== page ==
Saturday, October 01, 2005

Bush helps bin Laden (again)

Karen Hughes, Bush’s favorite Texas housewife, was recently recruited to shore up our failed relationship with the Muslim world as the newly appointed Undersecretary of State. Unfortunately, a recent exchange with Eqyptian leaders demonstrates that this choice is yet another--I personally lost count years ago-- example of utter incompetence of Bush and his advisors. Here's the quote from the UK's Guardian:

"Many people around the world do not understand the important role that faith plays in Americans' lives," Hughes said. When an Egyptian opposition leader inquired why Mr Bush mentions God in his speeches, Hughes asked him whether he was aware that "previous American presidents have also cited God, and that our constitution cites 'one nation under God'."

"Well, never mind," he said. From the Guardian.

Never mind, indeed. As Kos at has asked, where exactly in the Constitution would one find the phrase “one nation under God”? Anyone?

Yes, everyone knows the answer; it’s not in the Constitution, and for good reason: the founders did not believe that the USA was “one nation under God.”

Now, I can hear everyone moaning, “there goes Grodge, on and on again about Bush, religion etc…”, but indulge me a few paragraphs, please.

This snippet underscores a fundamental tenet on which this nation is founded, and Hughes and Bush do not get it. The USA is not uniquely chosen, and the government of the USA is not based on nonrational “faith”. Rather, we are a community of many diverse states and cultures, and we rely on proveable, identifiable policies of human rights, rule of law and secular ethics. And secular ethics were around centuries before God spoke to Moses.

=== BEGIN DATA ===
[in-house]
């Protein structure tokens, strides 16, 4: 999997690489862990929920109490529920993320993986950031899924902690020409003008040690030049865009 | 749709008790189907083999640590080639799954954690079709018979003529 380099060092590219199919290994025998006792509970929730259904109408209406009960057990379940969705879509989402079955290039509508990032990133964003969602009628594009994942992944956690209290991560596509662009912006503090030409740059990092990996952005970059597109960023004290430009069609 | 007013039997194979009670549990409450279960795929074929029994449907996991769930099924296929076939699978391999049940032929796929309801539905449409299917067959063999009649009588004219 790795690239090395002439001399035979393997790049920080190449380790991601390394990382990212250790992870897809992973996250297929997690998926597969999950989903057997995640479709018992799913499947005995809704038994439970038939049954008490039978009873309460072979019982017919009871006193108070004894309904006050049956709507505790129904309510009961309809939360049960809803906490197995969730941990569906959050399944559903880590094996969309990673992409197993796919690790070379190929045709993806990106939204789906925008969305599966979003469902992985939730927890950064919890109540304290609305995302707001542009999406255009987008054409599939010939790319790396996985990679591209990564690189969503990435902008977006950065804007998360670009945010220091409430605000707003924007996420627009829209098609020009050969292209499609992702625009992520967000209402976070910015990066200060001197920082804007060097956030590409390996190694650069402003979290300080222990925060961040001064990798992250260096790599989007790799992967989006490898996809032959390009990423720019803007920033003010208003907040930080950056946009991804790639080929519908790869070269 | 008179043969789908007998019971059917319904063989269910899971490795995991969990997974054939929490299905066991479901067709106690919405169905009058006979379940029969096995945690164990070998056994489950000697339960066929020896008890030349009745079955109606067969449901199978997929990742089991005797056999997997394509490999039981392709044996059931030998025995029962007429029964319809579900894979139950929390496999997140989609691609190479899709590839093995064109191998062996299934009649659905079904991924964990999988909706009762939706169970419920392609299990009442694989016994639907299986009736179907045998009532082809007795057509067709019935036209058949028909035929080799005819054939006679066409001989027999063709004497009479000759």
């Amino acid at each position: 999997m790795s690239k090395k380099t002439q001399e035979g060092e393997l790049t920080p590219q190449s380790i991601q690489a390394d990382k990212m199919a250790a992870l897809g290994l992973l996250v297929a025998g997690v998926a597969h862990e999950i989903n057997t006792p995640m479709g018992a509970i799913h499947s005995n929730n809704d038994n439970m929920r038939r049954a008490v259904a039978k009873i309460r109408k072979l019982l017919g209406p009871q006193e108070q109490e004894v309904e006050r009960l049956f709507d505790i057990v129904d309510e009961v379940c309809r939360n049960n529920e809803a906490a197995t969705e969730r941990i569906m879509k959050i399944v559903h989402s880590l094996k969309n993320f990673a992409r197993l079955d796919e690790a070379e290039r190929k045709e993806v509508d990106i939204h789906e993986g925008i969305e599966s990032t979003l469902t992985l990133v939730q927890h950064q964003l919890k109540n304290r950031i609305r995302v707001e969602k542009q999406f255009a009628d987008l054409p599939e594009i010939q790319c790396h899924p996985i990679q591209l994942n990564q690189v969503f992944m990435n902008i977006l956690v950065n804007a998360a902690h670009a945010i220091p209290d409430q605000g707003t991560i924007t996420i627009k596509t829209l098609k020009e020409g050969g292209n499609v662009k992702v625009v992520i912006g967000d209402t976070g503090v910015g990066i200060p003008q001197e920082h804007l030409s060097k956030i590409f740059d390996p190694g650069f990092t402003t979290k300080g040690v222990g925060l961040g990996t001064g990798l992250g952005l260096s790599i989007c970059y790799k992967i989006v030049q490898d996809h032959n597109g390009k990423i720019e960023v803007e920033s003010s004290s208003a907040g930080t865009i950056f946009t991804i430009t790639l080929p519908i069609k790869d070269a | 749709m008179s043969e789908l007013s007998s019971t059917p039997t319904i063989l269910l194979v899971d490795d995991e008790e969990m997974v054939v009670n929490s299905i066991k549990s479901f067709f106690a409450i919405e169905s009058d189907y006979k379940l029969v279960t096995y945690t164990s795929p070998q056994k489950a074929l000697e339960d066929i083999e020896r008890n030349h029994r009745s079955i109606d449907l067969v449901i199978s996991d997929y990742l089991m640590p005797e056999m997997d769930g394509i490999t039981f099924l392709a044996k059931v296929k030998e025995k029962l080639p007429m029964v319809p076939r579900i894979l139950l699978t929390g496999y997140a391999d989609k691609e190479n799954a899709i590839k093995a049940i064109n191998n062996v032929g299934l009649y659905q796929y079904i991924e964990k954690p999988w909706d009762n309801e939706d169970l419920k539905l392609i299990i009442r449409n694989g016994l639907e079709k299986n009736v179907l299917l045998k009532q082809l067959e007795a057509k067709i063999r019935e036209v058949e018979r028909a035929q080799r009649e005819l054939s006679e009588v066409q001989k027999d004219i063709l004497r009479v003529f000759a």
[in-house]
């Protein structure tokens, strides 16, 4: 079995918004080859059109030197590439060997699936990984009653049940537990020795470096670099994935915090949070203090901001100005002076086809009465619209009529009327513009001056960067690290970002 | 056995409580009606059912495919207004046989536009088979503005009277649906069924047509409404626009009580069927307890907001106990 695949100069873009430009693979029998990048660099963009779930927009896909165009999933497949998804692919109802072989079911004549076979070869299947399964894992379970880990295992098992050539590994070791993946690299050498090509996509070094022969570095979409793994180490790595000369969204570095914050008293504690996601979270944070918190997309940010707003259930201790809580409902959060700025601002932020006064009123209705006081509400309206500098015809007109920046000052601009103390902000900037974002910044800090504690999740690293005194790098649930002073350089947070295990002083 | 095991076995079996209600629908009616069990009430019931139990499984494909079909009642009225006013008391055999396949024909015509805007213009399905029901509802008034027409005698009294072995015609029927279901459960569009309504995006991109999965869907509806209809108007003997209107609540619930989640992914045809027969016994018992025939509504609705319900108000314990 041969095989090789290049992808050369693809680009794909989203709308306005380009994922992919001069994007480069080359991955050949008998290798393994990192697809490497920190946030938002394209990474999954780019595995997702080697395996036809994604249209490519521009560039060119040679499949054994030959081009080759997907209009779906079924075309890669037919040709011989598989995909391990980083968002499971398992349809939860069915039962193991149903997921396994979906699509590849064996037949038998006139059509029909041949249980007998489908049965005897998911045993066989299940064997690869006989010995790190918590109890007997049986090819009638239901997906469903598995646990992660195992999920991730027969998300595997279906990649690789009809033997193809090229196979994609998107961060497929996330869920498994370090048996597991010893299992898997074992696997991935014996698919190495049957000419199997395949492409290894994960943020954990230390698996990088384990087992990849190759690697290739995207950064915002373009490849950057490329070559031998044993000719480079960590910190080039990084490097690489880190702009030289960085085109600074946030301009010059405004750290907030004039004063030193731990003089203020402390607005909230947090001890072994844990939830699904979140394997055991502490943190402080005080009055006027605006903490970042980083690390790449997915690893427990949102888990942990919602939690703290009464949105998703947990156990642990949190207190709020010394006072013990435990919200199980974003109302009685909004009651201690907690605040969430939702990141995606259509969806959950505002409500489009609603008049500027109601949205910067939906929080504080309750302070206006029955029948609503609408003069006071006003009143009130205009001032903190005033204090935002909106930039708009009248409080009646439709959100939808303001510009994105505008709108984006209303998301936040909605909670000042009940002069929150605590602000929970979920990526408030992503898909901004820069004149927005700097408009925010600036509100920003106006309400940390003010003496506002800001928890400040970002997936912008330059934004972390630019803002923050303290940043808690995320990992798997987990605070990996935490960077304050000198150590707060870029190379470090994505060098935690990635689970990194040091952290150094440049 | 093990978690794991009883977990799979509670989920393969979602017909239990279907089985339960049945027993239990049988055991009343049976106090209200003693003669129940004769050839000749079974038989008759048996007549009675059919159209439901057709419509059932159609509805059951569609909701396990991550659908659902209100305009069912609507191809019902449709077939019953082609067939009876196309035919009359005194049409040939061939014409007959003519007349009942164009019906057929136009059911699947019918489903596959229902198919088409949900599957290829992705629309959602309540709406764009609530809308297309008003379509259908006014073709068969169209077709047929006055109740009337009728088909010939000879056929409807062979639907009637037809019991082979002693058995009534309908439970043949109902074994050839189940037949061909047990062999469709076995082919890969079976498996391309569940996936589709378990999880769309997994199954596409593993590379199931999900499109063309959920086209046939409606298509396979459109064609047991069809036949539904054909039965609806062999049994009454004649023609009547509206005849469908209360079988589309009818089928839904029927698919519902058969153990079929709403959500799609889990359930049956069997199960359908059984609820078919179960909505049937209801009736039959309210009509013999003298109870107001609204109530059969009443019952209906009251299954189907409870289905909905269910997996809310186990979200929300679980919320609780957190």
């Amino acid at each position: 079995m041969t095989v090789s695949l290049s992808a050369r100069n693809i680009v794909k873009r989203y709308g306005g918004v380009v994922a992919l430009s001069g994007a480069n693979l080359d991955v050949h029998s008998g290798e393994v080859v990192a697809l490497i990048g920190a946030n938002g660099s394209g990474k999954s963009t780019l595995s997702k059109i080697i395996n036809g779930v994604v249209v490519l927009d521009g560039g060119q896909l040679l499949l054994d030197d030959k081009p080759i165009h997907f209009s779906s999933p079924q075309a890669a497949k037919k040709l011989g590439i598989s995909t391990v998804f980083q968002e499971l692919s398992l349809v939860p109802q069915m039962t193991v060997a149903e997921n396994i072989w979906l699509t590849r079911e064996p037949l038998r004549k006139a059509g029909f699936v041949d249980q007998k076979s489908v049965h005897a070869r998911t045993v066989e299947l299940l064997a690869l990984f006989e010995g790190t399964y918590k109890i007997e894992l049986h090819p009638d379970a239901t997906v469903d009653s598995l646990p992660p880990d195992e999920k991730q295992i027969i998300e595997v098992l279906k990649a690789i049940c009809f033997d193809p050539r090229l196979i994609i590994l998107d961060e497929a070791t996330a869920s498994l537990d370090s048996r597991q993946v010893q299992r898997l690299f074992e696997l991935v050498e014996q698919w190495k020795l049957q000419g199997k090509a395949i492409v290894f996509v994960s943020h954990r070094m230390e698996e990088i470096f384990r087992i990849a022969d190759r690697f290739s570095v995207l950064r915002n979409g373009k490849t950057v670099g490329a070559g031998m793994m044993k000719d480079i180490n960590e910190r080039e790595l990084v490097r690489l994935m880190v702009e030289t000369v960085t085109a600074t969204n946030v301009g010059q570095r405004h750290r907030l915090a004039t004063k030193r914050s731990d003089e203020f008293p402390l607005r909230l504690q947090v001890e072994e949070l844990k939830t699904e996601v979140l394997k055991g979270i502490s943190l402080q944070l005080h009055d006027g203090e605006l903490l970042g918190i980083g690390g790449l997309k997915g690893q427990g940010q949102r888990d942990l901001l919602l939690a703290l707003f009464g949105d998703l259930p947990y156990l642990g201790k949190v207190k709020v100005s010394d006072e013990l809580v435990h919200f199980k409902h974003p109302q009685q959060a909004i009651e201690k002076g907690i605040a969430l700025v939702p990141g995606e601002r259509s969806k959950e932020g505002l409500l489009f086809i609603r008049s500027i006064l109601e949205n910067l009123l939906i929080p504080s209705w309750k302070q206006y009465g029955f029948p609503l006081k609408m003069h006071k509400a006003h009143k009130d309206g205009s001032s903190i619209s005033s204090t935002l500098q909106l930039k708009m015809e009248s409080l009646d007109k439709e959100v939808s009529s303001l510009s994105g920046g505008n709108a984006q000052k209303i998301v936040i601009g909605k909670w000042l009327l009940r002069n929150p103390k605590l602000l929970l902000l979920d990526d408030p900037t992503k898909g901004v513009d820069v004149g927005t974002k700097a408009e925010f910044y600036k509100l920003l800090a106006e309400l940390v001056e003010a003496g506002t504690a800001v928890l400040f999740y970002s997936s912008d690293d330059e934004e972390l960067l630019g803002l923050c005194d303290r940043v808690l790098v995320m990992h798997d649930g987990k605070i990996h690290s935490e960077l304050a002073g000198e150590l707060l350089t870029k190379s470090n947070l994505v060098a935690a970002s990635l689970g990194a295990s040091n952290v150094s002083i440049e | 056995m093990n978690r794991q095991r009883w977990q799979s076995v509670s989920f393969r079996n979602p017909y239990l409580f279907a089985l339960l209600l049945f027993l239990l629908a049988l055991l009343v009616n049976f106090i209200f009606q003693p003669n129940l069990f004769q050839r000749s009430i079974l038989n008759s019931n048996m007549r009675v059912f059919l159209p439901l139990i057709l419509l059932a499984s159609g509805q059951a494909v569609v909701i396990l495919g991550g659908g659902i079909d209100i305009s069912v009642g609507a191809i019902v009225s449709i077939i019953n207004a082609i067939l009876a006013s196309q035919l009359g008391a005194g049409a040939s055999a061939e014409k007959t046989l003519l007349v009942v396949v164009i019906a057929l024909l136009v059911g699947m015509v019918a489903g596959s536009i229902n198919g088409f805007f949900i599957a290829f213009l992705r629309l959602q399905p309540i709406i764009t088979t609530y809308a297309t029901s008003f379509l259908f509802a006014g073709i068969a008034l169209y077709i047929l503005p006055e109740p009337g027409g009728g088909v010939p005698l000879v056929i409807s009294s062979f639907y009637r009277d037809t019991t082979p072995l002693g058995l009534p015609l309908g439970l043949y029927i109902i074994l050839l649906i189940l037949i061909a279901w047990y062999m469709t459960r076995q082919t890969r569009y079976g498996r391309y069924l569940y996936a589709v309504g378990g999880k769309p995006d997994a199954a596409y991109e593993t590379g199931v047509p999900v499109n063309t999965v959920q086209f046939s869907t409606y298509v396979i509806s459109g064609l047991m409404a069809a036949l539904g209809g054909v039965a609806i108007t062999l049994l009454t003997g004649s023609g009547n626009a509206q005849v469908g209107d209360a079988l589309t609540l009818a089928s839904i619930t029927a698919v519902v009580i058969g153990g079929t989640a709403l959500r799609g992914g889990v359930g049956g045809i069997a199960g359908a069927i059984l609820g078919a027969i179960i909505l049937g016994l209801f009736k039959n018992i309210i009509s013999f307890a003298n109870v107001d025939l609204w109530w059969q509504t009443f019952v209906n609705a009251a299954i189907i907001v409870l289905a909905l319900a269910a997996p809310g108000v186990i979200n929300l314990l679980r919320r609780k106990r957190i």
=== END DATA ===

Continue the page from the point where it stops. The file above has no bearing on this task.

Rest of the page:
A recent LA Times op-ed by Rosa Brooks looks at a paper by a religious professor from Creighton University that studies the threat that religiosity poses to our society. The paper points out that secular nations in Europe are actually better off than the USA in terms of quantifiable standards of ethics and well-being: childhood mortality, homicide rates, poverty, etc. And I'll add abortion rates, which are lower in every western European nation than they are in the USA. While Brooks is careful to avoid drawing a cause-and-effect relationship between the USA’s relative religiosity and our social ills, she does correctly conclude that the paper shows at least that the lack of religiosity in society poses no threat.

Further, however, Brooks points out a more compelling argument against religiosity, namely, the dangers of absolutism regarding one’s nonrational beliefs. Like Muslim extremists, American evangelicals see their viewpoints as written in stone by God, and see no problem inflicting their value systems on others. Such justification for intolerance is scattered throughout history with wars and genocide becoming the eventual result.

So, when the Undersecretary of State, representing you and paid by you, goes to Muslim nations and misrepresents the US Constitution, you should be outraged. The sequence that will likely play out in the coming months and years—and has been playing out in Iraq-- is that moderate Muslims will see the US as becoming an unhinged religious extremist state, represented by our modern Christian mullahs, who have less understanding of Muslim culture than they do for their very own US Constitution.

These moderate Muslims will see only futility in attempting to reason with such American ignorance, and the pressure will mount to join the jihad against Western occupation. Do you think I’m wrong? Look no further than Iraq, where US generals now agree that the growing Arab insurgency is due to American military presence in their land. Liberal and pro-Western Muslims are either being silenced with murder or fear. And Karen Hughes has been pegged to fix this failed situation? Please, someone at least get her a copy of the US Constitution.

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